Researchers from the University of New South Wales, the Forest Science Centre, and the University of Sydney collaborated on a project looking to examine how different species of Australian bat respond to variations in habitat characteristics throughout the city of Sydney. They hoped that the results could be used to predict the potential effects of future habitat alterations and also to determine what habitat restoration efforts, if any, could improve bat biodiversity in the city. The researchers were particularly interested in insectivorous bats, which perform the valuable but often underappreciated ecosystem service of keeping insect populations from getting out of hand.
The study focused on a portion of the city located within a 60-km radius of its central business district. Automated bat detectors collected data at a total of 113 sites, each of which was sampled during the bat maternity season (October-December), when bats are likely to be most active. The detectors recorded all bat vocalizations throughout each sampling night and the resulting recordings were analyzed by a computer program that was able to identify which species produced each vocal signature.
(An Anabat recording device)
The study sites were distributed across 29 different 25-square-kilometer landscapes, each of which was classified as urban, suburban, or vegetated. Bat activity was sampled in each of four elements located within each landscape: remnant bushland, riparian areas, open space/parkland, and residential/built. In order to paint a more specific picture of habitat features at each recording site, the researchers established vegetation sampling transects and quantified a number of characteristics, such as the presence and size of trees--including those that could be used as bat roosts--canopy cover, and vegetation structure. Using GIS, the scientists also evaluated landscape variables such as the distances to the nearest water source and native bushland. Finally, insect sampling was performed in order to estimate prey biomass at each site.
All told, the detectors recorded 7,767 bat passes that could be attributed to 17 different groups of bats; 8 of these are currently listed as threatened. Although some detectors recorded as many as 413 passes and 11 taxa per night, others recorded no activity at all. In other words, bat activity varies greatly within an urban environment.
(Gould's wattled bat, Chalinolobus gouldii, classified by the current study as an urban-tolerant bat)
Gould's wattled bat (Chalinolobus gouldii), which was detected three times as often as the next most common species, was present in three-quarters of all sites. Thus, this species appears to be an urban adaptor. The eastern bent-wing bat (Miniopterus schreibersii oceansis) and white-striped free-tailed bat (Tadarida australis) are also quite tolerant of urban habitats. On the other hand, several species were entirely absent from urban areas; these include the little forest bat (Vespadelus vulturnus) and the chocolate wattled bat (Chalinolobus morio). Species assemblages in urban landscapes were different from those in suburban and vegetated areas--a pattern driven primarily by the absence or lower detection of species in urban sites.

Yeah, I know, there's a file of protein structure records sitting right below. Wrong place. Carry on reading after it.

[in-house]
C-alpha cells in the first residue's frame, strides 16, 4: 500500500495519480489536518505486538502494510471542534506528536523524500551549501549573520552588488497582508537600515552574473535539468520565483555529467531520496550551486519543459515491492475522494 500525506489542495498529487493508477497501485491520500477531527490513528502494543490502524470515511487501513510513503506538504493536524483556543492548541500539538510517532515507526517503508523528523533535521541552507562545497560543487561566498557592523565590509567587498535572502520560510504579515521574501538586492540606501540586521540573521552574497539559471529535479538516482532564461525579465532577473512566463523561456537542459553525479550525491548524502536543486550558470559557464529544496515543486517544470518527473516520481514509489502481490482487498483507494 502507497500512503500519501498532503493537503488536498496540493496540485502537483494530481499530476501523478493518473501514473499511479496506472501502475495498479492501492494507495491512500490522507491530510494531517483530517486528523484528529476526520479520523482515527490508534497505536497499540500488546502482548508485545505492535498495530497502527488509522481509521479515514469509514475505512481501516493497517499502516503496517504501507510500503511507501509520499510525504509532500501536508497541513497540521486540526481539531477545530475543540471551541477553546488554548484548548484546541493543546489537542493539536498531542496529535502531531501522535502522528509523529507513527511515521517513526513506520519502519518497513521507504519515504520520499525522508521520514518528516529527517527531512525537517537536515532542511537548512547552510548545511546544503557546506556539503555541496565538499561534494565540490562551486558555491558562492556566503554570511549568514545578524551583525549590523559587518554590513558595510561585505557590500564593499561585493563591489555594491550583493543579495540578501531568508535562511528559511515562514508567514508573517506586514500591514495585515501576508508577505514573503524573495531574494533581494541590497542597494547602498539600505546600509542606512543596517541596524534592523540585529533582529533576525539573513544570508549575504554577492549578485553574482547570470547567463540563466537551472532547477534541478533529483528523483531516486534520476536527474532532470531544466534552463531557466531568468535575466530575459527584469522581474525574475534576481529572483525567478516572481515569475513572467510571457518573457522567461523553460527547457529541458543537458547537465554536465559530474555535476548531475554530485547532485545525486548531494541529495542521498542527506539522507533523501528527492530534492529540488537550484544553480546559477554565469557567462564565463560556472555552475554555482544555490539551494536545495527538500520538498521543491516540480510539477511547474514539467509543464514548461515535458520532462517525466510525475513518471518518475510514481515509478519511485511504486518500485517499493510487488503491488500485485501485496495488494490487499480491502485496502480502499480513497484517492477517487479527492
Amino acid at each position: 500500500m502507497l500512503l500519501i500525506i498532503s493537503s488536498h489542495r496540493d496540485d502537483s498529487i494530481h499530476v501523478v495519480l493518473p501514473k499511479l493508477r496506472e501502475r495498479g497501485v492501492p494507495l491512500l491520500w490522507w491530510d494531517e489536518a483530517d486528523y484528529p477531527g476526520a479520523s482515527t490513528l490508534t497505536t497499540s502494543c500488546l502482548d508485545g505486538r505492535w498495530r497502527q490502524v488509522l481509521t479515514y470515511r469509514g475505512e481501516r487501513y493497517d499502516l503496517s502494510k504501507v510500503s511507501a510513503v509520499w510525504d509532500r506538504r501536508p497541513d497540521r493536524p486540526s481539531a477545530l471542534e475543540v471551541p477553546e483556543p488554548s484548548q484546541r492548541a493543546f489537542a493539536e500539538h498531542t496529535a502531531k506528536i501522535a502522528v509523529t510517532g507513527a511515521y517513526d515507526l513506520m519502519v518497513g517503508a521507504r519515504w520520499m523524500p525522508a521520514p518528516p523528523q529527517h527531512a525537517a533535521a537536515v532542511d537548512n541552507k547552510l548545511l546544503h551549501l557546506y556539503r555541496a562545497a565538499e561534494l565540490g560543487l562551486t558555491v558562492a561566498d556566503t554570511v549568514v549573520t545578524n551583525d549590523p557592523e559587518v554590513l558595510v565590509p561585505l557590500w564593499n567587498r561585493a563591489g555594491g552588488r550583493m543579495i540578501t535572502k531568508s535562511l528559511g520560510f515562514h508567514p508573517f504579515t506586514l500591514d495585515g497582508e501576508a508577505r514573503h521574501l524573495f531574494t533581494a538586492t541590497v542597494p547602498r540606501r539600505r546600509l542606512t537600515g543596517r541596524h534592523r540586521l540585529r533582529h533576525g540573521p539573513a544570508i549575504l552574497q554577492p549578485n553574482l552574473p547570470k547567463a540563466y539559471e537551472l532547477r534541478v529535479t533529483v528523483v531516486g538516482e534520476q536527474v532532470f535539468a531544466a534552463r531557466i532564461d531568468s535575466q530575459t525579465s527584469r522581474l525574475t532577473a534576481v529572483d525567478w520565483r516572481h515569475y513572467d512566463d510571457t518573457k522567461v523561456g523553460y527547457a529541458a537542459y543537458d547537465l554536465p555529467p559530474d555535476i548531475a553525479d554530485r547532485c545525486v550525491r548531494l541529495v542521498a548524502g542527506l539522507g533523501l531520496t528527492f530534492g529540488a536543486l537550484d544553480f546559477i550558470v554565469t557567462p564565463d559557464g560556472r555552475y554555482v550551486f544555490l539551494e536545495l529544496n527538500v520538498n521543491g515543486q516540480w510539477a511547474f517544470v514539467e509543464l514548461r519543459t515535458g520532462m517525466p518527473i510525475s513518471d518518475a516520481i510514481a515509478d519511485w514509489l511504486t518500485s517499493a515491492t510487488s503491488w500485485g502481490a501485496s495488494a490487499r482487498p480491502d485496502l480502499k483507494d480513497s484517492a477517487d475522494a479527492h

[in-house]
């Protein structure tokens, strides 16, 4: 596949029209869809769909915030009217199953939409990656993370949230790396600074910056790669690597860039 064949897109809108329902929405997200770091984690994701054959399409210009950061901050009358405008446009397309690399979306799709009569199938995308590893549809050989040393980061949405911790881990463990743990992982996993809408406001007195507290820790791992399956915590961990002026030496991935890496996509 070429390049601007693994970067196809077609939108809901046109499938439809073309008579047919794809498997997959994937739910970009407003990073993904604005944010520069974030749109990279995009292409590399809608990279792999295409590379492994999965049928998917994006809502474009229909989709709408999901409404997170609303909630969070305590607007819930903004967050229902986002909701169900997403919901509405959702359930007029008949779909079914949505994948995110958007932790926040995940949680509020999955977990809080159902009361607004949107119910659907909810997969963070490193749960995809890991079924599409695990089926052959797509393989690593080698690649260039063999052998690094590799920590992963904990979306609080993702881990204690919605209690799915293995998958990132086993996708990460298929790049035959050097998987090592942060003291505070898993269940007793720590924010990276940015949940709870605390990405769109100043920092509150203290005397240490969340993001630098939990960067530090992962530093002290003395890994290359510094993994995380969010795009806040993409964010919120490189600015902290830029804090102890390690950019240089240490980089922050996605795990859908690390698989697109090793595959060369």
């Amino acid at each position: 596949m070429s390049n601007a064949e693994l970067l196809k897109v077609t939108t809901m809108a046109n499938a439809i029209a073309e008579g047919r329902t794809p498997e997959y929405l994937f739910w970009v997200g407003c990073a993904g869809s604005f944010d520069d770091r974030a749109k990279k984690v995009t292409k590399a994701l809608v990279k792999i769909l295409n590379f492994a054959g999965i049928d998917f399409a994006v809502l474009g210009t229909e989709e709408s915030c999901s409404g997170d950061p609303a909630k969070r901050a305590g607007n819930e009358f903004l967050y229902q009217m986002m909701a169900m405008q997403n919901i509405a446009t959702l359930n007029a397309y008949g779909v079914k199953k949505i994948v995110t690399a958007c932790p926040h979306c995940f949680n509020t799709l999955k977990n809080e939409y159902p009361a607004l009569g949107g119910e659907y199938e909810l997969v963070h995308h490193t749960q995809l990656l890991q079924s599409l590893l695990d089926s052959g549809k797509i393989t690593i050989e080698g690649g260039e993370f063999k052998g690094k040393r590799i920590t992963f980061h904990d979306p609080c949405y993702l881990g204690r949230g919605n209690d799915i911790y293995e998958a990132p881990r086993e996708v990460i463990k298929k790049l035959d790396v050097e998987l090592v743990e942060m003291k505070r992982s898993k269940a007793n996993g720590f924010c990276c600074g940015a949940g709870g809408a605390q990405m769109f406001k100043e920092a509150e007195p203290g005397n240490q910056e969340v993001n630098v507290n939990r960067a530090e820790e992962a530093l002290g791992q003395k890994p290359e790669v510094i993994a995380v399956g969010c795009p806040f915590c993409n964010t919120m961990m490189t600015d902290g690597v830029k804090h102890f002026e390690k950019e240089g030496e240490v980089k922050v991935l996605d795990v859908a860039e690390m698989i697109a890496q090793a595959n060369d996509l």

Local environmental characteristics explained about 25% of variation in species activity, which may not sound very high, but still suggests that the bats are fairly sensitive to their surroundings. Total moth biomass, open space, and gaps in the vegetation were important features for several species. Taken together, these results indicate that, perhaps unsurprisingly, bat habitat preference is strongly driven by feeding requirements.
(White-striped free-tailed bat, Tadarida australis, classified by the current study as an urban-tolerant species)
If the results of this study are any indication of conditions in other cities, then it appears that urban areas can support an impressively diverse bat fauna. In fact, the authors suggest that bats may be the most diverse group of mammals left in many places. However, activity levels of suburban bats were lower than those found in more "natural" areas, possibly suggesting fewer available prey items. Additionally, bat assemblages in human-modified sites were less complex, and the researchers hypothesize that urban areas may "filter" out some species by removing roosts and altering the acoustic habitat. The latter suggestion stems from observations that city-dwelling bats consistently have lower-frequency echolocation calls.
(A little forest bat, Vespadelus vulturnis, classified by the current study as moderately sensitive to urbanization)
The authors stress that some of the species they recorded in urban areas may not necessarily be urban-tolerant; it is possible that these animals face other threats not measured here. Given the bats clear avoidance of some habitat features, it is possible that individuals in urban environments may sometimes become isolated in patches of "suitable" habitat bordered by "unsuitable" human-modified elements. Additional studies will be needed to ascertain whether bats will use, and therefore potentially benefit from, corridors linking these disparate patches. One technique that might come in handy is the use of radio-tracking technology, which can provide detailed information on where bats are spending their time. In the mean time, it will be important to preserve, and potentially even expand or recreate, patches containing the animals' preferred habitat features.
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Threlfall, C.G., Law, B., and Banks, P.B. 2012. Sensitivity of insectivorous bats to urbanization: implications for suburban conservation planning. Biological Conservation 146:41-52.
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